Rank the Series
In this feature, I take a look at a series that I’ve either finished or I am caught up through, and rank the books in order of worst to best. For those readers that aren’t turned off by jumping around (I don’t know how you do it) or for those that just enjoy ranking things, this is for you.
Ender’s Game Series by Orson Scott Card. Note: This does not include any short stories included in the Ender Univere.
13. Shadow of the Giant
Book Four of Ender’s Shadow
Book Eight Chronologically
The penultimate chapter to the Shadow saga, this book continued all of the worst qualities of the Shadow saga (characters that think they know everything, a terrible villain, oversimplified political intrigue) and capped it all off with the most patronizing ending imaginable. If you are a fan of Petra, I imagine you will hate this book.
Book Three of Ender’s Saga
Book Twelve Chronologically
After two excellent chapters in the Ender’s Game series, Xenocide feels like a story that was stretched way beyond its original idea into a meandering, endless book of filler.
11. Earth Awakens
Book Three of the First Formic War
Book Three Chronologically
If there’s one consistent with the Ender’s series, it’s that the longer the series goes the more likely diminishing returns are to be expected. Sadly, the prequel trilogy follows that pattern with this lackluster conclusion.
10. Shadow Puppets
Book Three of Ender’s Shadow
Book Seven Chronologically
This book is the turning point in the shadow series, as it continues the plot from “Shadow of the Hegemon” but does not feel entirely recycled yet. The characters are making their way toward pomposity, but they are not yet insufferable.
9. Earth Afire
Book Two of the First Formic War
Book Two Chronologically
A fairly average invasion book that continues the plot directly from “Earth Unaware,” but lacks the originality of its predecessor.
8. Shadows in Flight
Book Five of Ender’s Shadow
Book Ten Chronologically
I might have liked this story better if I didn’t already hate Bean by the end of Shadow of the Giant. That being said, this book did a nice job of telling a story that felt totally different from anything else in the saga with lower stakes and a more human core.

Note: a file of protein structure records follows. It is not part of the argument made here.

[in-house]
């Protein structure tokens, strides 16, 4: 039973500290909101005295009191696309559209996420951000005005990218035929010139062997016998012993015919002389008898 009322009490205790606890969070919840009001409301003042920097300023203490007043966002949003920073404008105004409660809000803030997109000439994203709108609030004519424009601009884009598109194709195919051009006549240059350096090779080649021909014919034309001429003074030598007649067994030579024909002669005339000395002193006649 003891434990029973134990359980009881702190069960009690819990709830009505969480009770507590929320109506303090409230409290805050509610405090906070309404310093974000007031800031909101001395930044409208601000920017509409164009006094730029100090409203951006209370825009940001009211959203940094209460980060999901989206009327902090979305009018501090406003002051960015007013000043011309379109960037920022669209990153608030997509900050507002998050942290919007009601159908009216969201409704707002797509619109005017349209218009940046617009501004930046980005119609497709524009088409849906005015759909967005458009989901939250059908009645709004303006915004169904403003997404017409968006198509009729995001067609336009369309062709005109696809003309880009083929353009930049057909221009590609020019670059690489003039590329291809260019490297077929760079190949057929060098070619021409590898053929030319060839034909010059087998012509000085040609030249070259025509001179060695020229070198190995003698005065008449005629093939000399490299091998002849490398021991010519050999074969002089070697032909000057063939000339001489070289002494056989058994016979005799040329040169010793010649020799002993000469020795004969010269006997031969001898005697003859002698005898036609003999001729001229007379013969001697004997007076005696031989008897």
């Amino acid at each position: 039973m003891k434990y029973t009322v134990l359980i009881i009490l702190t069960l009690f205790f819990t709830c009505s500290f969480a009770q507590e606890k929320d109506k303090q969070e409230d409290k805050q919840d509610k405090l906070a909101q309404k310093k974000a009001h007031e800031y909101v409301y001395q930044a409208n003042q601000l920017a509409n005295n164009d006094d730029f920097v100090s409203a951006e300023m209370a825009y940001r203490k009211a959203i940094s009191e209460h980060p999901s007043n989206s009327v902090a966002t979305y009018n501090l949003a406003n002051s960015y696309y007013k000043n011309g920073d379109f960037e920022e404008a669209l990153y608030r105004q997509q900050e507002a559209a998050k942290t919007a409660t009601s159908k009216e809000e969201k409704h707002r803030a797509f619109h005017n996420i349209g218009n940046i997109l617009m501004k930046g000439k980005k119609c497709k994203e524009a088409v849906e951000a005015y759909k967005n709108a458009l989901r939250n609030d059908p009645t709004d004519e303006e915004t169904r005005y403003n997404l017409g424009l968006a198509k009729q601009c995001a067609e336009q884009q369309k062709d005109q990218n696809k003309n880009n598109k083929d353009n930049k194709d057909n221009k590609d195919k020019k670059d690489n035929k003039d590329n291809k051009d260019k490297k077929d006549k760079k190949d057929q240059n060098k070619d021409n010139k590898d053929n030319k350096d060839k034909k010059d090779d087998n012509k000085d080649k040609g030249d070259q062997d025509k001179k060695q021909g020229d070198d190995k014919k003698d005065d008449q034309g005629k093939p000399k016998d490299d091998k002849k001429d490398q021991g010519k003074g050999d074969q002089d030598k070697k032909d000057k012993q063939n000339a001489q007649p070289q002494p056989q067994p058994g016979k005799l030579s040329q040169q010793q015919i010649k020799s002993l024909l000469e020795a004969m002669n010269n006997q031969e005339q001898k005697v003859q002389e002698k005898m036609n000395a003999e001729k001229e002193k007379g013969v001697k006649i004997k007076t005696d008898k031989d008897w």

7. Children of the Mind
Book Four of Ender’s Saga
Book Thirteen Chronologically
This book truthfully had all of the same problems as “Xenocide.” Namely, it was bloated, padded and heavily featured a storyline (Han Quin-jao’s) that always dragged the book to a halt. However, this book also benefits from wrapping up the saga of Ender Wiggins, the greatest character in this fictional universe.
6. Ender in Exile
Book 1.5 in the Ender Saga
Book Nine Chronologically
From the description and timing of this book, one would expect it to have the same problems with padding and lack of originality, however “Ender in Exile” surprises by again focusing on the human element and providing some nice character growth for Ender on his way to “Speaker for the Dead.”
5. Shadow of the Hegemon
Book Two of Ender’s Shadow
Book Six Chronologically
Before the Shadow series got bogged down in the political chess match for three books in a row, “Shadow of the Hegemon” was a refreshing new idea set in the Ender universe. Taking the book out of the space setting and focusing more on the politics of Earth also provided a clever way to develop the rest of Ender’s Jeesh.
4. Earth Unaware
Book One of the First Formic War
Book One Chronologically
The prequel series to Ender’s game got off to a great start with “Earth Unaware,” introducing several memorable new characters and setting the stage for how and why a Battle School would be created. Card also wisely hints at the revelations about the Buggers true nature that is eventually learned by Ender.
3. Speaker for the Dead
Book Two of Ender’s Saga
Book Eleven Chronologically
The sequel to one of the most popular science fiction novels ever, “Speaker for the Dead” amazingly ditches nearly everything that made its predecessor popular and still remains an amazing science fiction standing on its own. More than any other book in the series, this installment manages to include all of the philosophical statements that Card wants to make but avoid getting bogged down in them.
2. Ender’s Shadow
Book One of Ender’s Shadow
Book Five Chronologically
Bean was a standout character in “Ender’s Game,” but who could have guessed that a spinoff novel running parallel to “Ender’s Game” from his perspective would be so satisfying? The only thing that keeps this from being a tougher choice at number one is that a few scenes seem to cheapen Ender’s accomplishments in the first book.
1. Ender’s Game
Book One of Ender’s Game
Book Four Chronologically
Was there any doubt what would be number one? If you’ve read this book and didn’t enjoy it, I’d say consider checking out “Speaker for the Dead,” which is totally different, otherwise this series is likely not for you as the original really is the gold standard for exciting, inventive science fiction action.